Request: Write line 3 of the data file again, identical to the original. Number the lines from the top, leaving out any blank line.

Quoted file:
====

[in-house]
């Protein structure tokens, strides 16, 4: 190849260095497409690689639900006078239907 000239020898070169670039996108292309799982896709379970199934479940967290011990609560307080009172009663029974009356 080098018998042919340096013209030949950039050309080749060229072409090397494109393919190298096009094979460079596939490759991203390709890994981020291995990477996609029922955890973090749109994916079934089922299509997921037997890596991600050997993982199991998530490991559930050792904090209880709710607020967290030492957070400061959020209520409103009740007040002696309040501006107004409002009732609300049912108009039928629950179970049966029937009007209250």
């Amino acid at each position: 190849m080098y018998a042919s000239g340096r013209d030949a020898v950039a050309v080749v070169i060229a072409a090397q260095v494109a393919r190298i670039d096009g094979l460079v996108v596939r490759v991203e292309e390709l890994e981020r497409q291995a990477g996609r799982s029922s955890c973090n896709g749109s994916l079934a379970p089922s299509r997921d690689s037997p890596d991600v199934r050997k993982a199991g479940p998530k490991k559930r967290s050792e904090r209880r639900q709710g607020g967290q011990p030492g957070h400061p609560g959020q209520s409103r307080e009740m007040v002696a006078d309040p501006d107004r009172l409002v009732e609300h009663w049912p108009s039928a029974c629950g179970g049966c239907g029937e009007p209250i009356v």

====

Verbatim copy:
């Amino acid at each position: 190849m080098y018998a042919s000239g340096r013209d030949a020898v950039a050309v080749v070169i060229a072409a090397q260095v494109a393919r190298i670039d096009g094979l460079v996108v596939r490759v991203e292309e390709l890994e981020r497409q291995a990477g996609r799982s029922s955890c973090n896709g749109s994916l079934a379970p089922s299509r997921d690689s037997p890596d991600v199934r050997k993982a199991g479940p998530k490991k559930r967290s050792e904090r209880r639900q709710g607020g967290q011990p030492g957070h400061p609560g959020q209520s409103r307080e009740m007040v002696a006078d309040p501006d107004r009172l409002v009732e609300h009663w049912p108009s039928a029974c629950g179970g049966c239907g029937e009007p209250i009356v």